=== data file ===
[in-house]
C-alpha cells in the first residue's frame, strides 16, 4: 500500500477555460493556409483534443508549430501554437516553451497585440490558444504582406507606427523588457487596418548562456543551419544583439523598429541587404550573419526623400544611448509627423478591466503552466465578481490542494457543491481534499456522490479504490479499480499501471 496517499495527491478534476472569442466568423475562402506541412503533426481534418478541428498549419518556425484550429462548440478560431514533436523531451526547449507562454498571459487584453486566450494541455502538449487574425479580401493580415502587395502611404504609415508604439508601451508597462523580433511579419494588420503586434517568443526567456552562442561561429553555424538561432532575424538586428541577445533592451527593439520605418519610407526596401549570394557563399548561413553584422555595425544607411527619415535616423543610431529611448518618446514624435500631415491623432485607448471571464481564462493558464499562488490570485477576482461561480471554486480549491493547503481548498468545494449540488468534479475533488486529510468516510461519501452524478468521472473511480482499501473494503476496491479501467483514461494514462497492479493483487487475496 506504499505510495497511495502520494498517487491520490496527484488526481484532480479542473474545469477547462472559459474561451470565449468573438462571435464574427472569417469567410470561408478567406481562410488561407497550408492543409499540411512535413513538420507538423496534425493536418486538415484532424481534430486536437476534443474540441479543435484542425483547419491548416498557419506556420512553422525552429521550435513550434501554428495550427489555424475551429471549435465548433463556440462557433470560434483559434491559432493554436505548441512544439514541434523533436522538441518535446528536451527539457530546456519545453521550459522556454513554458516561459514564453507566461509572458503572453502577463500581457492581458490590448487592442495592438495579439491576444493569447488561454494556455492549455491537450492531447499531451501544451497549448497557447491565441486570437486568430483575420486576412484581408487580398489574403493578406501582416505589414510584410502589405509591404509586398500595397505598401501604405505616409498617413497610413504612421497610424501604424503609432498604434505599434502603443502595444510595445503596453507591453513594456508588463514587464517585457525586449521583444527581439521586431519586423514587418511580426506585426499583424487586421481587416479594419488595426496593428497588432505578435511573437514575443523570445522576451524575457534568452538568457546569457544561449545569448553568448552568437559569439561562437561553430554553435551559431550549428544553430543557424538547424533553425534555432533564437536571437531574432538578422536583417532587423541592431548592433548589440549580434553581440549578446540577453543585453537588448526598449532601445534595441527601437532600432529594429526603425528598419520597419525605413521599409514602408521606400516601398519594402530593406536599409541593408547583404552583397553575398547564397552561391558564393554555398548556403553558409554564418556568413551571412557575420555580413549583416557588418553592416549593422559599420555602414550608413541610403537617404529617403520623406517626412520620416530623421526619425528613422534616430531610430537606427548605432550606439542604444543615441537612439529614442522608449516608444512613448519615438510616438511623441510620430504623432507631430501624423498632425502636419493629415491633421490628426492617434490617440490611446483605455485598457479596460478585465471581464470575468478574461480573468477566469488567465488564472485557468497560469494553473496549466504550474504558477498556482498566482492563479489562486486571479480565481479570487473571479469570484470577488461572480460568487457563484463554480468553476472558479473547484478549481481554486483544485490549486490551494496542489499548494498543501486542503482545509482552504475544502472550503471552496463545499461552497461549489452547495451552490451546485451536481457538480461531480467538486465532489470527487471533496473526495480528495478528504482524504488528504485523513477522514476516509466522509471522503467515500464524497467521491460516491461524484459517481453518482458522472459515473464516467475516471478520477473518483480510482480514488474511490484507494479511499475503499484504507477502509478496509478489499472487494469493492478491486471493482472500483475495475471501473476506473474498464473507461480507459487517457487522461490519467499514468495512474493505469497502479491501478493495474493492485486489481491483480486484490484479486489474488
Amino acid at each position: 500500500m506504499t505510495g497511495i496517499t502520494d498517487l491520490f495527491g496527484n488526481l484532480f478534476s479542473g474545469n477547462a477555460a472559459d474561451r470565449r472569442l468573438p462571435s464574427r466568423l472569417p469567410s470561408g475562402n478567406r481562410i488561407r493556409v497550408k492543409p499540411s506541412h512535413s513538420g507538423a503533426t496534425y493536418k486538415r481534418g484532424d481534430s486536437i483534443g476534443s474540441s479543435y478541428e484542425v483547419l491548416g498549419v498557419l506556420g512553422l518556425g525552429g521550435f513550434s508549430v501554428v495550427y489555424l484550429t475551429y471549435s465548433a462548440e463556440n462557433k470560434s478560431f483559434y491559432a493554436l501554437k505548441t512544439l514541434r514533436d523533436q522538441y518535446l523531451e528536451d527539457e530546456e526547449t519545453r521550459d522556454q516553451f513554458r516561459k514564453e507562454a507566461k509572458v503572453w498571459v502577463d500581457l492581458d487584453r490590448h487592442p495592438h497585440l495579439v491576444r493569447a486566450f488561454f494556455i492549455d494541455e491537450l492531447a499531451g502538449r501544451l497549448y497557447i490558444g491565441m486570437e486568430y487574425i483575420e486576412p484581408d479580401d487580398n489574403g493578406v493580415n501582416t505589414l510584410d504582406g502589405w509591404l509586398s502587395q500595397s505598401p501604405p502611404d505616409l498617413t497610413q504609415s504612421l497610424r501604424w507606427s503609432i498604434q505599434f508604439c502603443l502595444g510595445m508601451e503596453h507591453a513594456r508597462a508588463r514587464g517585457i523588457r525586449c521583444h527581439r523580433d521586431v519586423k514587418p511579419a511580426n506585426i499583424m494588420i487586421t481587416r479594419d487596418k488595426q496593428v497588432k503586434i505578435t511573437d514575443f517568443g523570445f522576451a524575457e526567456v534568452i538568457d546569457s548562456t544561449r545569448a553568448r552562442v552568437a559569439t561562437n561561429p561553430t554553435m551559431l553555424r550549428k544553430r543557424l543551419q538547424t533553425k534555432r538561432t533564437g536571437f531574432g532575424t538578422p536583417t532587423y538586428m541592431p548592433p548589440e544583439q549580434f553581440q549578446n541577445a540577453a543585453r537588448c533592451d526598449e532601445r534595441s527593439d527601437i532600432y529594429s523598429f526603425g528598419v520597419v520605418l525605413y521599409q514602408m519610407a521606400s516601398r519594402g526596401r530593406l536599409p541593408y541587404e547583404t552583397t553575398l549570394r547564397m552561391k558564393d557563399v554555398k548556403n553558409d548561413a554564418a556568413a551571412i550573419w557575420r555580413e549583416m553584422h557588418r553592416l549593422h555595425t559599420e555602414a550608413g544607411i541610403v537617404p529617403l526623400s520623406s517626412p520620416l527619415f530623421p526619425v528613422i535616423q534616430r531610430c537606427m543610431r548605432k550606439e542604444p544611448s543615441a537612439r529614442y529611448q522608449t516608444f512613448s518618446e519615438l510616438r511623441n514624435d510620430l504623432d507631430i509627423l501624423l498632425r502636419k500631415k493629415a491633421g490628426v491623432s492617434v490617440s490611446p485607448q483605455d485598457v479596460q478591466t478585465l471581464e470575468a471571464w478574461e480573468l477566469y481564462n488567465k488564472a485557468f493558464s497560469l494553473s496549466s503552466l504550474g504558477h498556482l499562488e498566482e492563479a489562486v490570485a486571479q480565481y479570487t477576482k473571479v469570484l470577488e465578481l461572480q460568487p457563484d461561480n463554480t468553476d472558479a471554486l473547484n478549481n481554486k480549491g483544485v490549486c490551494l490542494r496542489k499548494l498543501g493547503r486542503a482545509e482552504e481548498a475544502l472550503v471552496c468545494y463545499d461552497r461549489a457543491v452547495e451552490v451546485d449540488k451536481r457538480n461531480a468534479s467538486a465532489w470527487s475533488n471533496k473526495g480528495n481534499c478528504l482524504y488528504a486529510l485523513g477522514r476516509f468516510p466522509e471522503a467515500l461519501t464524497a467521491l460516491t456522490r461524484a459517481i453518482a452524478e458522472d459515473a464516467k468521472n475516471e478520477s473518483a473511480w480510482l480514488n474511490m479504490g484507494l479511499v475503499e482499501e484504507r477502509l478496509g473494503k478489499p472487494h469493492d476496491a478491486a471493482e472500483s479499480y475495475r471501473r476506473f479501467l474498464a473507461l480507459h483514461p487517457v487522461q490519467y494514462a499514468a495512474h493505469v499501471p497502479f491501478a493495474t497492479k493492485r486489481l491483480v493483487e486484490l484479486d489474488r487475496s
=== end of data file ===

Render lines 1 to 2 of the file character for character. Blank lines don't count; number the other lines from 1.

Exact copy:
[in-house]
C-alpha cells in the first residue's frame, strides 16, 4: 500500500477555460493556409483534443508549430501554437516553451497585440490558444504582406507606427523588457487596418548562456543551419544583439523598429541587404550573419526623400544611448509627423478591466503552466465578481490542494457543491481534499456522490479504490479499480499501471 496517499495527491478534476472569442466568423475562402506541412503533426481534418478541428498549419518556425484550429462548440478560431514533436523531451526547449507562454498571459487584453486566450494541455502538449487574425479580401493580415502587395502611404504609415508604439508601451508597462523580433511579419494588420503586434517568443526567456552562442561561429553555424538561432532575424538586428541577445533592451527593439520605418519610407526596401549570394557563399548561413553584422555595425544607411527619415535616423543610431529611448518618446514624435500631415491623432485607448471571464481564462493558464499562488490570485477576482461561480471554486480549491493547503481548498468545494449540488468534479475533488486529510468516510461519501452524478468521472473511480482499501473494503476496491479501467483514461494514462497492479493483487487475496 506504499505510495497511495502520494498517487491520490496527484488526481484532480479542473474545469477547462472559459474561451470565449468573438462571435464574427472569417469567410470561408478567406481562410488561407497550408492543409499540411512535413513538420507538423496534425493536418486538415484532424481534430486536437476534443474540441479543435484542425483547419491548416498557419506556420512553422525552429521550435513550434501554428495550427489555424475551429471549435465548433463556440462557433470560434483559434491559432493554436505548441512544439514541434523533436522538441518535446528536451527539457530546456519545453521550459522556454513554458516561459514564453507566461509572458503572453502577463500581457492581458490590448487592442495592438495579439491576444493569447488561454494556455492549455491537450492531447499531451501544451497549448497557447491565441486570437486568430483575420486576412484581408487580398489574403493578406501582416505589414510584410502589405509591404509586398500595397505598401501604405505616409498617413497610413504612421497610424501604424503609432498604434505599434502603443502595444510595445503596453507591453513594456508588463514587464517585457525586449521583444527581439521586431519586423514587418511580426506585426499583424487586421481587416479594419488595426496593428497588432505578435511573437514575443523570445522576451524575457534568452538568457546569457544561449545569448553568448552568437559569439561562437561553430554553435551559431550549428544553430543557424538547424533553425534555432533564437536571437531574432538578422536583417532587423541592431548592433548589440549580434553581440549578446540577453543585453537588448526598449532601445534595441527601437532600432529594429526603425528598419520597419525605413521599409514602408521606400516601398519594402530593406536599409541593408547583404552583397553575398547564397552561391558564393554555398548556403553558409554564418556568413551571412557575420555580413549583416557588418553592416549593422559599420555602414550608413541610403537617404529617403520623406517626412520620416530623421526619425528613422534616430531610430537606427548605432550606439542604444543615441537612439529614442522608449516608444512613448519615438510616438511623441510620430504623432507631430501624423498632425502636419493629415491633421490628426492617434490617440490611446483605455485598457479596460478585465471581464470575468478574461480573468477566469488567465488564472485557468497560469494553473496549466504550474504558477498556482498566482492563479489562486486571479480565481479570487473571479469570484470577488461572480460568487457563484463554480468553476472558479473547484478549481481554486483544485490549486490551494496542489499548494498543501486542503482545509482552504475544502472550503471552496463545499461552497461549489452547495451552490451546485451536481457538480461531480467538486465532489470527487471533496473526495480528495478528504482524504488528504485523513477522514476516509466522509471522503467515500464524497467521491460516491461524484459517481453518482458522472459515473464516467475516471478520477473518483480510482480514488474511490484507494479511499475503499484504507477502509478496509478489499472487494469493492478491486471493482472500483475495475471501473476506473474498464473507461480507459487517457487522461490519467499514468495512474493505469497502479491501478493495474493492485486489481491483480486484490484479486489474488